They'd bypass hundreds of planetary systems to fetch a tiny relay/booster identical to the hundreds if not thousands which they've already assimilated?

Oh...

And who's to say that the network wasn't 4 times the size, 10 times the size, it is in that episode 800 years earlier when the Borg first started making waves?
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Old August 16 2012, 08:28 PM   #12
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Re: The "Hirogen" communications network... good lord, was that thing

Thousands of years old. Spans half the galaxy.

...Janeway trashes it in two days
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Old August 16 2012, 09:50 PM   #13
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Re: The "Hirogen" communications network... good lord, was that thing

KingDaniel wrote: View Post
Thousands of years old. Spans half the galaxy.

...Janeway trashes it in two days
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Old August 27 2012, 08:12 AM   #14
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Re: The "Hirogen" communications network... good lord, was that thing

KingDaniel wrote: View Post
Thousands of years old. Spans half the galaxy.

...Janeway trashes it in two days
The network was 100 000 years old...
Janeway merely weakened the damping field around the station to force the Hunters into retreat and protect her ship.
If you were in a similar situation, wouldn't you use whatever means at your disposal to protect your ship?

If anything... the race that built the relay network could have been constructed by the same race that built the Ocean Planet in the episode '30 days'.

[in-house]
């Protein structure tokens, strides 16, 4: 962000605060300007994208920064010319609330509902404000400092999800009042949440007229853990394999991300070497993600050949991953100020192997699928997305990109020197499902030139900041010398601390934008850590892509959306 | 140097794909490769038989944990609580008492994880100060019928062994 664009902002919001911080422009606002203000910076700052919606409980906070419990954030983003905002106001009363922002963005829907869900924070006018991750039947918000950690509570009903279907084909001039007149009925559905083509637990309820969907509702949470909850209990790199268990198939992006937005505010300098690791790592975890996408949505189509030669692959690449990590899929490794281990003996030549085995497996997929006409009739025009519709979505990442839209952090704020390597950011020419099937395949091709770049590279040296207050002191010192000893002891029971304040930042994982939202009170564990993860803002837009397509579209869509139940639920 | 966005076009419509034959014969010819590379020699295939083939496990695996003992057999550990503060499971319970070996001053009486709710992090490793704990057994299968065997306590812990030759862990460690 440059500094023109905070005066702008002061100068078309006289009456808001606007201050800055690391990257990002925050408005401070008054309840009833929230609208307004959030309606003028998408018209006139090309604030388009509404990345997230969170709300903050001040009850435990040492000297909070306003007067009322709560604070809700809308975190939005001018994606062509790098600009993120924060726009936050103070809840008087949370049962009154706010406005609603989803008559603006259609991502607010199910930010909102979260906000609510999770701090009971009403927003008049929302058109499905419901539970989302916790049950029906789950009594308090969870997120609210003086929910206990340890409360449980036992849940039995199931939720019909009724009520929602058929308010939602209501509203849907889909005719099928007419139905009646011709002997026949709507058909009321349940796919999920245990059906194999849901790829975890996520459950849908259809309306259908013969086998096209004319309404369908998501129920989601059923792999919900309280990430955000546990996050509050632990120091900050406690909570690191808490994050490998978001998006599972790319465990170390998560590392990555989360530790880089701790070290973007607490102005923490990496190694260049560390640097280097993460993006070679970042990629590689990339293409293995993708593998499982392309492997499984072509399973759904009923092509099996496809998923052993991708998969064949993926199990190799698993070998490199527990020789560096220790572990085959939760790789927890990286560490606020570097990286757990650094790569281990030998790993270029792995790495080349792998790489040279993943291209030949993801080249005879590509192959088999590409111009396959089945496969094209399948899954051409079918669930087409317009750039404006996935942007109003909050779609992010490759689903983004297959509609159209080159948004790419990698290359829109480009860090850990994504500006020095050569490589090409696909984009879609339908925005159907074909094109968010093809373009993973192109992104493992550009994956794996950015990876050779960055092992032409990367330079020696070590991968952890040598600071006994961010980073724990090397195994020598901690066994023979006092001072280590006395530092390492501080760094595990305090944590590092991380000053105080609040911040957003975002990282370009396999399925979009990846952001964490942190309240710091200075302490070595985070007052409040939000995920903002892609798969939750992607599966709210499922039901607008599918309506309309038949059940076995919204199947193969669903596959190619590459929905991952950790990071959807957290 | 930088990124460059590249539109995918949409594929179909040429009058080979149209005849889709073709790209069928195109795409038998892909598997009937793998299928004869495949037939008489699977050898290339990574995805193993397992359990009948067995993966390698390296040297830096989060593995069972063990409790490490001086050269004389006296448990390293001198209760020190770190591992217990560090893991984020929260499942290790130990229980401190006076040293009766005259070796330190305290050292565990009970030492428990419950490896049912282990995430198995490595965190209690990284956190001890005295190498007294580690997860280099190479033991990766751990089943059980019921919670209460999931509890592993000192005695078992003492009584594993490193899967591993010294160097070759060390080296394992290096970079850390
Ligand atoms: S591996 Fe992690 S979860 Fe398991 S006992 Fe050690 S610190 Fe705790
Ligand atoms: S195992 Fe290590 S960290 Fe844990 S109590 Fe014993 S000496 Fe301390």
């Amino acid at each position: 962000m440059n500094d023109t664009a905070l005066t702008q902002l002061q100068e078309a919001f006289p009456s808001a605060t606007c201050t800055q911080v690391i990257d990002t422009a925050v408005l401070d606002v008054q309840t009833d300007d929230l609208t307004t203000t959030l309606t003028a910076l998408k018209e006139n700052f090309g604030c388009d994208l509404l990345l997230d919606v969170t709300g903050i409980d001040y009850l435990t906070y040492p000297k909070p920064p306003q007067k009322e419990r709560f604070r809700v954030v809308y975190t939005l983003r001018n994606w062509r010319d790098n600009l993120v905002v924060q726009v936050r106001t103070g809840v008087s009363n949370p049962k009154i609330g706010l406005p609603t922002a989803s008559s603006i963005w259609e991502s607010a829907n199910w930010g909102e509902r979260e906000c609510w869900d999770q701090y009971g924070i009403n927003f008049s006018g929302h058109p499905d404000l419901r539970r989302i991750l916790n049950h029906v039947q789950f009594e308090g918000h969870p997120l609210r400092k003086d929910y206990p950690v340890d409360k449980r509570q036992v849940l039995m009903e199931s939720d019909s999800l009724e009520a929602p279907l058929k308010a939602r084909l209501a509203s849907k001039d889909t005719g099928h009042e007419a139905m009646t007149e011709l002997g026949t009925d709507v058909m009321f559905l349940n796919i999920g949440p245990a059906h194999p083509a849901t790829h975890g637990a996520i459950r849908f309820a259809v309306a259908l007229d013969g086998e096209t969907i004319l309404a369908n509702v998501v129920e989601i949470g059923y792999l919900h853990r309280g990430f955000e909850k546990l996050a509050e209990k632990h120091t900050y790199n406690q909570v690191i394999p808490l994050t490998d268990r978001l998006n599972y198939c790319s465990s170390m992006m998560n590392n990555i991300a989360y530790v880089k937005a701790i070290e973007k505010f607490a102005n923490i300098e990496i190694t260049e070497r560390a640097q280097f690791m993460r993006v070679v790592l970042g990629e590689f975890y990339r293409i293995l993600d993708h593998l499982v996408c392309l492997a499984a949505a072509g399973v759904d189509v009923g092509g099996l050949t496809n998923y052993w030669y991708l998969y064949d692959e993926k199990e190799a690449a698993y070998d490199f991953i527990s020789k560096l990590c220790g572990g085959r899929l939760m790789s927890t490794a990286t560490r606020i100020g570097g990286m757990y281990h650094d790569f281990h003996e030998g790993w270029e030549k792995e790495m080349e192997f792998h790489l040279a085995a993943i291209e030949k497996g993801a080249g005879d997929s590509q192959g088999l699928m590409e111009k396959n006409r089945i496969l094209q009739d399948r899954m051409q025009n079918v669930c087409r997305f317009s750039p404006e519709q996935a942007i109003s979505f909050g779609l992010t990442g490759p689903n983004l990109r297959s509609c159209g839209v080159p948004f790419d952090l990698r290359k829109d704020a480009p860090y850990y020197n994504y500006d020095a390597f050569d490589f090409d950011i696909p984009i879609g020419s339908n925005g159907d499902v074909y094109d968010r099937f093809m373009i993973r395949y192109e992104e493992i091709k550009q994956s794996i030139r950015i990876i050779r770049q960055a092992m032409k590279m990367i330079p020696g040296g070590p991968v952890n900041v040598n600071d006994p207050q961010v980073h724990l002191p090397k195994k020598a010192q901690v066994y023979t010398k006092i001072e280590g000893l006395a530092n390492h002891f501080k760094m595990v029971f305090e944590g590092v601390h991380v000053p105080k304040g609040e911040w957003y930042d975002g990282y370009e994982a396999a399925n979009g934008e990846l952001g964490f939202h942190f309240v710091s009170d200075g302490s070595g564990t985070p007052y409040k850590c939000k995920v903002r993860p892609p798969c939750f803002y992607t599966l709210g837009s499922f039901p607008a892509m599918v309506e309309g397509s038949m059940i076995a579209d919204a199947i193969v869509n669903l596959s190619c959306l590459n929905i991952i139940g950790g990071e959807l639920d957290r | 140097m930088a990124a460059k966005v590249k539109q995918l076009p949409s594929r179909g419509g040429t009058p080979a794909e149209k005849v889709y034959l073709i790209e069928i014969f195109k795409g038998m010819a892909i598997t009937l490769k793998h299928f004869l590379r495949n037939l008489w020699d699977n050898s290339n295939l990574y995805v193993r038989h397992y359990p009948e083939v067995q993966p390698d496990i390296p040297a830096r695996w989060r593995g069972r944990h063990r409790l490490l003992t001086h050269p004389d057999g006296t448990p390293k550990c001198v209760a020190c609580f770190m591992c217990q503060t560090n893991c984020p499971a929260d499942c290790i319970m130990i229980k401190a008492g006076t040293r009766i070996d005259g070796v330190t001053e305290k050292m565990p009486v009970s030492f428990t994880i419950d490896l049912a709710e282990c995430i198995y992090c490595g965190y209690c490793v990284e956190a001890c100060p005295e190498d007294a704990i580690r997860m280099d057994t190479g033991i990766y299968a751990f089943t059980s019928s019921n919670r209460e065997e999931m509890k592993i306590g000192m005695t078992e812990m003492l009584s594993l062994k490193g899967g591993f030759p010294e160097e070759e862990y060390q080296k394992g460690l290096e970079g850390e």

The technologies certainly exhibit some similarities - especially in their estimated age (they are from the same era).
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Old August 27 2012, 08:19 AM   #15
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Re: The "Hirogen" communications network... good lord, was that thing

If you were in a similar situation, wouldn't you use whatever means at your disposal to protect your ship?
Well, that is the question, in quite a few scifi shows. If you could save your own sorry ass by making the great pyramids collapse, should you? (Or, considering how functional this network was... If you could save your own sorry ass by making the internet disappear forever, should you? )

It wouldn't be difficult to imagine Starfleet hearing about this and ruling that Janeway's decision to save her own life at such a high cost was so faulty that she would have to give it up in (lamentably insufficient) retribution. OTOH, it isn't difficult, either, to imagine a Starfleet that wantonly destroys cultural relics or alien lifeforms simply because they aren't human and aren't useful to humans. But at least Star Trek is among those rare shows where the human players could recognize their own relative insignificance, even if it often takes quite a bit of effort...